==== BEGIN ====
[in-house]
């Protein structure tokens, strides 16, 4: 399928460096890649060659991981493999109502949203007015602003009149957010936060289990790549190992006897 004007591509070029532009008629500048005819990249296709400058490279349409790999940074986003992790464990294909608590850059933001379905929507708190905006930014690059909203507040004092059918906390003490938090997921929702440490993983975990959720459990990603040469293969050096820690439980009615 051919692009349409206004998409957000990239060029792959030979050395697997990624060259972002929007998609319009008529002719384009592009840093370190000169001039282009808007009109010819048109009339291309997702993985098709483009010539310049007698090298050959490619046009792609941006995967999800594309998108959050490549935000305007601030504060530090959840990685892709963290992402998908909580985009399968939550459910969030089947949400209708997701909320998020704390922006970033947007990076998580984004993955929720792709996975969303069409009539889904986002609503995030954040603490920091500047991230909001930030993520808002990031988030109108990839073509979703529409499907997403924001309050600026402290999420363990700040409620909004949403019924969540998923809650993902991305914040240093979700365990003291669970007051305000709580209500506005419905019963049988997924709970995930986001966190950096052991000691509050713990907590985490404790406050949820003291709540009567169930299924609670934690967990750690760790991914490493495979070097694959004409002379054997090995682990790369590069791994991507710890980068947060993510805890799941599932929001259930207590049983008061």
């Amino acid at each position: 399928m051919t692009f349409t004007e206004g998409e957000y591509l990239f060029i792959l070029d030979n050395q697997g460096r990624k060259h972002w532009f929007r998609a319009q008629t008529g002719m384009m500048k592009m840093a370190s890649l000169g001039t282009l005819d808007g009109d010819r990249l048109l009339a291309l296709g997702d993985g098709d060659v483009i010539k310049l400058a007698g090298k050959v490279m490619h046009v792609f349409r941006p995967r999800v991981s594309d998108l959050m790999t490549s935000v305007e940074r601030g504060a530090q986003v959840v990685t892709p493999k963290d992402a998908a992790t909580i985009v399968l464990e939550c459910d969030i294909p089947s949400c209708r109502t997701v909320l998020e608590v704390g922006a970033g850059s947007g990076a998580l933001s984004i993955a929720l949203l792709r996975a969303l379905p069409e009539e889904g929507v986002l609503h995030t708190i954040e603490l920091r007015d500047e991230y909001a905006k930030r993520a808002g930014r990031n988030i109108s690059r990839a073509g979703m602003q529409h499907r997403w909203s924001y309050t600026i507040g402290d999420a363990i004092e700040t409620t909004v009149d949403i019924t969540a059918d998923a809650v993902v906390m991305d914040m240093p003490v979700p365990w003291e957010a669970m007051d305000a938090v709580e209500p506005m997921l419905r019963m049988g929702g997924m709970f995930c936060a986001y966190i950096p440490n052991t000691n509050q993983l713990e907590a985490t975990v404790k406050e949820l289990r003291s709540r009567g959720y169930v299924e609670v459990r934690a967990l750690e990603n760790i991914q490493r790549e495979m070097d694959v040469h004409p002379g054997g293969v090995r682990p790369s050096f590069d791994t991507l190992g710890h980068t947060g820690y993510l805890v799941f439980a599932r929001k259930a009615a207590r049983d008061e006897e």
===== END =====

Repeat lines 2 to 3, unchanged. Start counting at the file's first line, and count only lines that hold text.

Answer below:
């Protein structure tokens, strides 16, 4: 399928460096890649060659991981493999109502949203007015602003009149957010936060289990790549190992006897 004007591509070029532009008629500048005819990249296709400058490279349409790999940074986003992790464990294909608590850059933001379905929507708190905006930014690059909203507040004092059918906390003490938090997921929702440490993983975990959720459990990603040469293969050096820690439980009615 051919692009349409206004998409957000990239060029792959030979050395697997990624060259972002929007998609319009008529002719384009592009840093370190000169001039282009808007009109010819048109009339291309997702993985098709483009010539310049007698090298050959490619046009792609941006995967999800594309998108959050490549935000305007601030504060530090959840990685892709963290992402998908909580985009399968939550459910969030089947949400209708997701909320998020704390922006970033947007990076998580984004993955929720792709996975969303069409009539889904986002609503995030954040603490920091500047991230909001930030993520808002990031988030109108990839073509979703529409499907997403924001309050600026402290999420363990700040409620909004949403019924969540998923809650993902991305914040240093979700365990003291669970007051305000709580209500506005419905019963049988997924709970995930986001966190950096052991000691509050713990907590985490404790406050949820003291709540009567169930299924609670934690967990750690760790991914490493495979070097694959004409002379054997090995682990790369590069791994991507710890980068947060993510805890799941599932929001259930207590049983008061």
């Amino acid at each position: 399928m051919t692009f349409t004007e206004g998409e957000y591509l990239f060029i792959l070029d030979n050395q697997g460096r990624k060259h972002w532009f929007r998609a319009q008629t008529g002719m384009m500048k592009m840093a370190s890649l000169g001039t282009l005819d808007g009109d010819r990249l048109l009339a291309l296709g997702d993985g098709d060659v483009i010539k310049l400058a007698g090298k050959v490279m490619h046009v792609f349409r941006p995967r999800v991981s594309d998108l959050m790999t490549s935000v305007e940074r601030g504060a530090q986003v959840v990685t892709p493999k963290d992402a998908a992790t909580i985009v399968l464990e939550c459910d969030i294909p089947s949400c209708r109502t997701v909320l998020e608590v704390g922006a970033g850059s947007g990076a998580l933001s984004i993955a929720l949203l792709r996975a969303l379905p069409e009539e889904g929507v986002l609503h995030t708190i954040e603490l920091r007015d500047e991230y909001a905006k930030r993520a808002g930014r990031n988030i109108s690059r990839a073509g979703m602003q529409h499907r997403w909203s924001y309050t600026i507040g402290d999420a363990i004092e700040t409620t909004v009149d949403i019924t969540a059918d998923a809650v993902v906390m991305d914040m240093p003490v979700p365990w003291e957010a669970m007051d305000a938090v709580e209500p506005m997921l419905r019963m049988g929702g997924m709970f995930c936060a986001y966190i950096p440490n052991t000691n509050q993983l713990e907590a985490t975990v404790k406050e949820l289990r003291s709540r009567g959720y169930v299924e609670v459990r934690a967990l750690e990603n760790i991914q490493r790549e495979m070097d694959v040469h004409p002379g054997g293969v090995r682990p790369s050096f590069d791994t991507l190992g710890h980068t947060g820690y993510l805890v799941f439980a599932r929001k259930a009615a207590r049983d008061e006897e």